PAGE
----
The apples were perfect. Crisp and juicy
and smelling of crushed leaves and wood smoke in the hills. As I stood on the teetering ladder, dropping them into my bag, I thought of how my grandparents met, picking apples in Western Oregon, and how the story passed was that my Grandpa would say he shook her from an apple tree. The were only babes, young and old all mixed in with the future hanging off a tree branch.
Years later we gathered ’round my counter, the apples I picked between us as we split and cored each one, separating the fruit from the seeds. And dropping memories like cinnamon into the mix.
“Mama always said not to waste.” my mom said, carving around a brown spot to save the rest of the fruit for baking and sauce making.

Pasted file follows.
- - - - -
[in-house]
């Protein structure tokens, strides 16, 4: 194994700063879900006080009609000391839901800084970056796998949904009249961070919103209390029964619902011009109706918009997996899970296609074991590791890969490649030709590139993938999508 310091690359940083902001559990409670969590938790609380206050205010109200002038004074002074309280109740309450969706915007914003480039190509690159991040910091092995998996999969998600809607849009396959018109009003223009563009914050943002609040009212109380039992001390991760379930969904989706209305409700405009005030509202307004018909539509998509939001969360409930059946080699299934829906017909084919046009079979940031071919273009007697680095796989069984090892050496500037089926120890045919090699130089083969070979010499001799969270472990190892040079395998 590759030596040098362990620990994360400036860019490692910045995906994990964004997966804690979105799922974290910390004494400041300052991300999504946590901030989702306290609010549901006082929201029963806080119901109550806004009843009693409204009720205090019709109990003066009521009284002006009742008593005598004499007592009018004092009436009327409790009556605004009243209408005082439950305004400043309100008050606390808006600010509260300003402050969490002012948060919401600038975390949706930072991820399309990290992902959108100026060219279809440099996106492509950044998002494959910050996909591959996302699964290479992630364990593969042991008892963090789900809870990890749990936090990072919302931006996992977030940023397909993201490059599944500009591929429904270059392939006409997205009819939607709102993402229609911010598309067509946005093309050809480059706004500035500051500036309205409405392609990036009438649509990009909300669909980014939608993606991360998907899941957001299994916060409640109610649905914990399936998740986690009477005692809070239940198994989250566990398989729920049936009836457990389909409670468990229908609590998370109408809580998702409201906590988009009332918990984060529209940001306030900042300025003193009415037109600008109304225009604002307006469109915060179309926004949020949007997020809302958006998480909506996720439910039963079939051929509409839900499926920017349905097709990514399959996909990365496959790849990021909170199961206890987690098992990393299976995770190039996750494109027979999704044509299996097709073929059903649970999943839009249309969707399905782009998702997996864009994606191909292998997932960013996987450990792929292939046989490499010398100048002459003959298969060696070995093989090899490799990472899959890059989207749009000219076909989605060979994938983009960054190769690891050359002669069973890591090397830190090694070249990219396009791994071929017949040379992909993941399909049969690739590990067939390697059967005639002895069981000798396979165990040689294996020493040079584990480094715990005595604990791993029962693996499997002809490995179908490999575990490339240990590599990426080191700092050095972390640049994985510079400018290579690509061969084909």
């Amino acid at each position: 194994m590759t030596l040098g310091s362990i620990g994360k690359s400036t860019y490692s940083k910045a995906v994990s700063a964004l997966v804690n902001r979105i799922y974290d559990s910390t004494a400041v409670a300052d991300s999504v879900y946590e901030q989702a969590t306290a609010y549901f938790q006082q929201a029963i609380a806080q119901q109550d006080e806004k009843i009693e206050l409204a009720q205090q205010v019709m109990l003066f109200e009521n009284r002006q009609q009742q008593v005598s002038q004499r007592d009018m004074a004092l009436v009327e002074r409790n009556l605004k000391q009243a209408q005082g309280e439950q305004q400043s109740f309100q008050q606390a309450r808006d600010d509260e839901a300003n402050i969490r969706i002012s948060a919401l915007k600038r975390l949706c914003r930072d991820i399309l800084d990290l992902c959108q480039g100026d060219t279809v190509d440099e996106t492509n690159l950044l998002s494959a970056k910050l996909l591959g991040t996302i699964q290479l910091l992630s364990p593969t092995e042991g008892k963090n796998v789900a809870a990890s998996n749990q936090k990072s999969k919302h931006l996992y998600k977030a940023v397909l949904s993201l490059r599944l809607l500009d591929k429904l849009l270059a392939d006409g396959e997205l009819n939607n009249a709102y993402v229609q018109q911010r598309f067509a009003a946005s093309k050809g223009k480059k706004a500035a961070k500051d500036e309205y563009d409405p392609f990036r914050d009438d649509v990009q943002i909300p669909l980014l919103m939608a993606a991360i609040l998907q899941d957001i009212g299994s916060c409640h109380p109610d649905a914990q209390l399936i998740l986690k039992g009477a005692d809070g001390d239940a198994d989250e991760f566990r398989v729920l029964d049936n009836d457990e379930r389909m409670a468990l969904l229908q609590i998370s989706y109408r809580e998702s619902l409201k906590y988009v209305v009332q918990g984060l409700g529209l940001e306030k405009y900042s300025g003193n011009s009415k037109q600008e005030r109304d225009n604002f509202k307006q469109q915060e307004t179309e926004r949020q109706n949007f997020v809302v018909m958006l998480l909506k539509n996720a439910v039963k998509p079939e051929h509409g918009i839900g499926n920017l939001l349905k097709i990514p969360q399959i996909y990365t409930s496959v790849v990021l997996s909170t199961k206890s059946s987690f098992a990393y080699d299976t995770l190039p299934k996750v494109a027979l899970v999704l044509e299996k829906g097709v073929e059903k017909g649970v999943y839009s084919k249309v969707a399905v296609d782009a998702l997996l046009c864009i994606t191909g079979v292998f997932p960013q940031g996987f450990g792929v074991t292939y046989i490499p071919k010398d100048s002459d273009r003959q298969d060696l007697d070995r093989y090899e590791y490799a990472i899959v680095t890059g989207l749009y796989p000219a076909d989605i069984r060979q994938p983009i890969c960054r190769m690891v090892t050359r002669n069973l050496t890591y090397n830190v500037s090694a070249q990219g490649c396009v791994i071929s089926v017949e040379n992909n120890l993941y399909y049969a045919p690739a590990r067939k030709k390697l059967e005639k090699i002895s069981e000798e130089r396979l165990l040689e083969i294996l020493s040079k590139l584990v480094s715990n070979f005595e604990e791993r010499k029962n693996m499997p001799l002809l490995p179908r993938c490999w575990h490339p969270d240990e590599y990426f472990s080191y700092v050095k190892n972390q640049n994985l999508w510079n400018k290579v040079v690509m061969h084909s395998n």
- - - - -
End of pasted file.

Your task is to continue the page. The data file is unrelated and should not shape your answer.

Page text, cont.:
We tossed the pieces into Grandma’s old roasting pot and set the oven temperature high, letting the kitchen fill with the scent of hot apples and memories. When they’d baked long enough to soften, we scooped them into Grandma’s press and used the old wooden pestle to mash and push out the sweet sauce to can and freeze. As my hands warmed the old wood, I couldn’t help but think of her, as she once was, before the Alzheimer’s took her away. I painted memories in my mind of what was and might have been. I brushed strands of fine hair back into a bun at the nape of her neck, and let the strokes fall to wisps around her face. I added the old apron, tied around her middle in a sturdy knot and made sure the light glimmered off the simple gold band on her finger. I blended the colors in the palate of my mind to just the right shade of blue for her eyes, and set warm crinkles on the edges. Lines of laughter and love and memories. And I watched as my children did the same, casting the memories of their mama and grandma at the counter, ancient tools in hand and the warm smell of apples and love in the air.